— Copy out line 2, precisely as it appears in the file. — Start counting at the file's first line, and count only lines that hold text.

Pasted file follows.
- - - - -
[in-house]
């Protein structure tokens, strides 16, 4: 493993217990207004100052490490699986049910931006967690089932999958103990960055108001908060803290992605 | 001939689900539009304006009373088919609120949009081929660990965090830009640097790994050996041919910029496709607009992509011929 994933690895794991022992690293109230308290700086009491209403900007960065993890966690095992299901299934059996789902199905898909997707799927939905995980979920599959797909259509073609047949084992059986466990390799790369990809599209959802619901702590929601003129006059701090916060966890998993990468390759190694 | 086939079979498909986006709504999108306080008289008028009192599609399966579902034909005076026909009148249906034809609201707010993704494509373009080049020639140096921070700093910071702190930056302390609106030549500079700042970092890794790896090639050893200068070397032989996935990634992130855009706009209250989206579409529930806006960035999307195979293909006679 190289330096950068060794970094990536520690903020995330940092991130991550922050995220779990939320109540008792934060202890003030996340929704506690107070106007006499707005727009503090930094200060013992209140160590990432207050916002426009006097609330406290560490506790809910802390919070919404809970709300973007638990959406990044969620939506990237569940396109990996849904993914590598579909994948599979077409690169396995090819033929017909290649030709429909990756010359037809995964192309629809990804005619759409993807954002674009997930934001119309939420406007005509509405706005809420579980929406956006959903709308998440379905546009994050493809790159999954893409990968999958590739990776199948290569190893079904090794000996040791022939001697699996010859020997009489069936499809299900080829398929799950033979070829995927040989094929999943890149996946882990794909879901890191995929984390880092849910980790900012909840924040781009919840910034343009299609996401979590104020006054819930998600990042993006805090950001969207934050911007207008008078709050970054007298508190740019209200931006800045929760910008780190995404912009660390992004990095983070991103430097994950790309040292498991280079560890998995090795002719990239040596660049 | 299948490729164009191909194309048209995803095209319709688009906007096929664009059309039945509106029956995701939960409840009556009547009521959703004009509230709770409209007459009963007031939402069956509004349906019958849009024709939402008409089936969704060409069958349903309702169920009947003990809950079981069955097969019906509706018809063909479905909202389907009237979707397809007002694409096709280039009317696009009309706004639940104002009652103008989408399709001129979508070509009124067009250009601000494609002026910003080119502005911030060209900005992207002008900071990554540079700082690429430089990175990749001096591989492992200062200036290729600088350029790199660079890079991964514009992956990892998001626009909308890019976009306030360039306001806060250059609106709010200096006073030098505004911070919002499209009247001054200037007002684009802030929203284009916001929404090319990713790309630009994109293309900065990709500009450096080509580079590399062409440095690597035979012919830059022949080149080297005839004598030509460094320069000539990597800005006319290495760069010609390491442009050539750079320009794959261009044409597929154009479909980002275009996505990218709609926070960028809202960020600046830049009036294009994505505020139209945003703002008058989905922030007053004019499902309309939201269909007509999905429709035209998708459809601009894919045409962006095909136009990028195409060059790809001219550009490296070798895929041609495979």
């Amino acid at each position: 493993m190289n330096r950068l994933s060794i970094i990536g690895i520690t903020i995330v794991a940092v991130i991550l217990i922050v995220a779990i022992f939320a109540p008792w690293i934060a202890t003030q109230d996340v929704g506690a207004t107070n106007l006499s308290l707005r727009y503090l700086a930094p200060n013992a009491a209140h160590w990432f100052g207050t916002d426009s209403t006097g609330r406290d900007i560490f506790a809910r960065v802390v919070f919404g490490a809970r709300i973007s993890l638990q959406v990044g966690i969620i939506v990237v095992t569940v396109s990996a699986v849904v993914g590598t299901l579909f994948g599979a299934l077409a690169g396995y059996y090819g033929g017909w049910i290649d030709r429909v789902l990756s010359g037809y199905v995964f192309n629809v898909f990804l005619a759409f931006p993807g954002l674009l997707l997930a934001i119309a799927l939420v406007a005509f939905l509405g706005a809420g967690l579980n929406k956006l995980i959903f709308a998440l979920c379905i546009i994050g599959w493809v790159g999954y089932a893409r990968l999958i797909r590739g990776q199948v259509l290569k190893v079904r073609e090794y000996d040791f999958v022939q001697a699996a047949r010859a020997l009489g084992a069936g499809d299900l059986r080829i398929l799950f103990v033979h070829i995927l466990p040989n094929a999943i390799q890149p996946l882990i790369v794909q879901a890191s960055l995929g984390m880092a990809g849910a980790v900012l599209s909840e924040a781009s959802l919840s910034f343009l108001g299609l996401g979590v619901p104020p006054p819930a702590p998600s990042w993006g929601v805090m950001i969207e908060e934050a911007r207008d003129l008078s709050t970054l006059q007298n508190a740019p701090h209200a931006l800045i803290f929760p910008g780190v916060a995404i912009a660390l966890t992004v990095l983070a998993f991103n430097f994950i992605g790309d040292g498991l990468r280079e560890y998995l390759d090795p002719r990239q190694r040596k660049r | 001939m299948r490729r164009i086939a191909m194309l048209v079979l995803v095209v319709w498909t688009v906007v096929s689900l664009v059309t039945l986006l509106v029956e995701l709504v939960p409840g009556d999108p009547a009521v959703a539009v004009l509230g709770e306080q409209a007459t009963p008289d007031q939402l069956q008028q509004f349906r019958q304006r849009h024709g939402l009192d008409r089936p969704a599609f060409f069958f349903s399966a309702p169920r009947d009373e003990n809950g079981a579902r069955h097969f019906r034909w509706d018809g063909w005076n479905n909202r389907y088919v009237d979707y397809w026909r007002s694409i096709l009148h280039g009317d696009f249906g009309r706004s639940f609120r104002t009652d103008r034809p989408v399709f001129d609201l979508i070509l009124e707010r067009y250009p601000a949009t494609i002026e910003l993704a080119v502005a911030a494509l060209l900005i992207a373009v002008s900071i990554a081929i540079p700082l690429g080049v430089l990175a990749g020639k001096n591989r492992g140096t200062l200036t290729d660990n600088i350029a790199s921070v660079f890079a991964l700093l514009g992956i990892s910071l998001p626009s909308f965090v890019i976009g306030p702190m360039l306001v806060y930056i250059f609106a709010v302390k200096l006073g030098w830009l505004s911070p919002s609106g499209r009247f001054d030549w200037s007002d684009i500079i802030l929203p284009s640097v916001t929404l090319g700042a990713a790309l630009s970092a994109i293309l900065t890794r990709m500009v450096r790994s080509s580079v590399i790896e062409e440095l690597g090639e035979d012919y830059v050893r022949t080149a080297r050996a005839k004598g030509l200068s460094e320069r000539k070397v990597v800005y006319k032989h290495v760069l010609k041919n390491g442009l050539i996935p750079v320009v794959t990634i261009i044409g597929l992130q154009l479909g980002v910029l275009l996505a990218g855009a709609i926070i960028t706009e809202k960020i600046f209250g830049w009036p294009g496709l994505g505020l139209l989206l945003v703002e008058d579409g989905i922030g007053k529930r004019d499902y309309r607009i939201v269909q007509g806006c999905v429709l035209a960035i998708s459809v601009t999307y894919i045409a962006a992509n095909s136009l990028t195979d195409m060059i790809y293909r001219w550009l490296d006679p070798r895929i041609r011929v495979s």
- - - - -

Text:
């Protein structure tokens, strides 16, 4: 493993217990207004100052490490699986049910931006967690089932999958103990960055108001908060803290992605 | 001939689900539009304006009373088919609120949009081929660990965090830009640097790994050996041919910029496709607009992509011929 994933690895794991022992690293109230308290700086009491209403900007960065993890966690095992299901299934059996789902199905898909997707799927939905995980979920599959797909259509073609047949084992059986466990390799790369990809599209959802619901702590929601003129006059701090916060966890998993990468390759190694 | 086939079979498909986006709504999108306080008289008028009192599609399966579902034909005076026909009148249906034809609201707010993704494509373009080049020639140096921070700093910071702190930056302390609106030549500079700042970092890794790896090639050893200068070397032989996935990634992130855009706009209250989206579409529930806006960035999307195979293909006679 190289330096950068060794970094990536520690903020995330940092991130991550922050995220779990939320109540008792934060202890003030996340929704506690107070106007006499707005727009503090930094200060013992209140160590990432207050916002426009006097609330406290560490506790809910802390919070919404809970709300973007638990959406990044969620939506990237569940396109990996849904993914590598579909994948599979077409690169396995090819033929017909290649030709429909990756010359037809995964192309629809990804005619759409993807954002674009997930934001119309939420406007005509509405706005809420579980929406956006959903709308998440379905546009994050493809790159999954893409990968999958590739990776199948290569190893079904090794000996040791022939001697699996010859020997009489069936499809299900080829398929799950033979070829995927040989094929999943890149996946882990794909879901890191995929984390880092849910980790900012909840924040781009919840910034343009299609996401979590104020006054819930998600990042993006805090950001969207934050911007207008008078709050970054007298508190740019209200931006800045929760910008780190995404912009660390992004990095983070991103430097994950790309040292498991280079560890998995090795002719990239040596660049 | 299948490729164009191909194309048209995803095209319709688009906007096929664009059309039945509106029956995701939960409840009556009547009521959703004009509230709770409209007459009963007031939402069956509004349906019958849009024709939402008409089936969704060409069958349903309702169920009947003990809950079981069955097969019906509706018809063909479905909202389907009237979707397809007002694409096709280039009317696009009309706004639940104002009652103008989408399709001129979508070509009124067009250009601000494609002026910003080119502005911030060209900005992207002008900071990554540079700082690429430089990175990749001096591989492992200062200036290729600088350029790199660079890079991964514009992956990892998001626009909308890019976009306030360039306001806060250059609106709010200096006073030098505004911070919002499209009247001054200037007002684009802030929203284009916001929404090319990713790309630009994109293309900065990709500009450096080509580079590399062409440095690597035979012919830059022949080149080297005839004598030509460094320069000539990597800005006319290495760069010609390491442009050539750079320009794959261009044409597929154009479909980002275009996505990218709609926070960028809202960020600046830049009036294009994505505020139209945003703002008058989905922030007053004019499902309309939201269909007509999905429709035209998708459809601009894919045409962006095909136009990028195409060059790809001219550009490296070798895929041609495979």